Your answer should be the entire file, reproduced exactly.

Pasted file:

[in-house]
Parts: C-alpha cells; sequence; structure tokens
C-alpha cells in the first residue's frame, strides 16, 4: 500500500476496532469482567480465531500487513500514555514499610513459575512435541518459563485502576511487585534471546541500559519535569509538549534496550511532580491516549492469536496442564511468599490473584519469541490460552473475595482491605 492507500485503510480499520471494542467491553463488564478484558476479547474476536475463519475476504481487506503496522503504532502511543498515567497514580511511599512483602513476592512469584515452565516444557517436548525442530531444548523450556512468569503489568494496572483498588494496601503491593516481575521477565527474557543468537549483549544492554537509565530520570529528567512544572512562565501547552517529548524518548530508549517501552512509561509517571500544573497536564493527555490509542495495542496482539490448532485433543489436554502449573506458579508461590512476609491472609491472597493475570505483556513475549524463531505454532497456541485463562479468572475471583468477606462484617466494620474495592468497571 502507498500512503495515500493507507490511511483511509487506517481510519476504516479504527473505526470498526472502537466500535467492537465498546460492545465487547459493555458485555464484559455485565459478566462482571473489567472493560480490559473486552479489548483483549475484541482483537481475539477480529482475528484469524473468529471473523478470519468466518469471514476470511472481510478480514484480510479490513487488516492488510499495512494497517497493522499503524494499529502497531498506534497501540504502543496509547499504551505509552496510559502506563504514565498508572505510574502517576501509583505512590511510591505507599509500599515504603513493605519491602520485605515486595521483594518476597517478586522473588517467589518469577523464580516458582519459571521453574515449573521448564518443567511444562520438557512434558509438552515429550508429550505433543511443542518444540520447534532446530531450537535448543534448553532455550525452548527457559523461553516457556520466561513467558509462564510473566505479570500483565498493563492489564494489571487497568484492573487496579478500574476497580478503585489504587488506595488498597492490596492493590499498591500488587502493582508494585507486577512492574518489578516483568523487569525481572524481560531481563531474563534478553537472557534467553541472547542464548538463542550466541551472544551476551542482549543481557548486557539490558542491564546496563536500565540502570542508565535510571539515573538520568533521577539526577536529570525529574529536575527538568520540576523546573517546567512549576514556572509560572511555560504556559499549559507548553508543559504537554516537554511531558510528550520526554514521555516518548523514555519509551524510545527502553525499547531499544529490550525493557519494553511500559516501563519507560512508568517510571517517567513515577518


[in-house]
Parts: C-alpha cells; sequence; structure tokens
C-alpha cells in the first residue's frame, strides 16, 4: 500500500476496532469482567480465531500487513500514555514499610513459575512435541518459563485502576511487585534471546541500559519535569509538549534496550511532580491516549492469536496442564511468599490473584519469541490460552473475595482491605 492507500485503510480499520471494542467491553463488564478484558476479547474476536475463519475476504481487506503496522503504532502511543498515567497514580511511599512483602513476592512469584515452565516444557517436548525442530531444548523450556512468569503489568494496572483498588494496601503491593516481575521477565527474557543468537549483549544492554537509565530520570529528567512544572512562565501547552517529548524518548530508549517501552512509561509517571500544573497536564493527555490509542495495542496482539490448532485433543489436554502449573506458579508461590512476609491472609491472597493475570505483556513475549524463531505454532497456541485463562479468572475471583468477606462484617466494620474495592468497571 502507498500512503495515500493507507490511511483511509487506517481510519476504516479504527473505526470498526472502537466500535467492537465498546460492545465487547459493555458485555464484559455485565459478566462482571473489567472493560480490559473486552479489548483483549475484541482483537481475539477480529482475528484469524473468529471473523478470519468466518469471514476470511472481510478480514484480510479490513487488516492488510499495512494497517497493522499503524494499529502497531498506534497501540504502543496509547499504551505509552496510559502506563504514565498508572505510574502517576501509583505512590511510591505507599509500599515504603513493605519491602520485605515486595521483594518476597517478586522473588517467589518469577523464580516458582519459571521453574515449573521448564518443567511444562520438557512434558509438552515429550508429550505433543511443542518444540520447534532446530531450537535448543534448553532455550525452548527457559523461553516457556520466561513467558509462564510473566505479570500483565498493563492489564494489571487497568484492573487496579478500574476497580478503585489504587488506595488498597492490596492493590499498591500488587502493582508494585507486577512492574518489578516483568523487569525481572524481560531481563531474563534478553537472557534467553541472547542464548538463542550466541551472544551476551542482549543481557548486557539490558542491564546496563536500565540502570542508565535510571539515573538520568533521577539526577536529570525529574529536575527538568520540576523546573517546567512549576514556572509560572511555560504556559499549559507548553508543559504537554516537554511531558510528550520526554514521555516518548523514555519509551524510545527502553525499547531499544529490550525493557519494553511500559516501563519507560512508568517510571517517567513515577518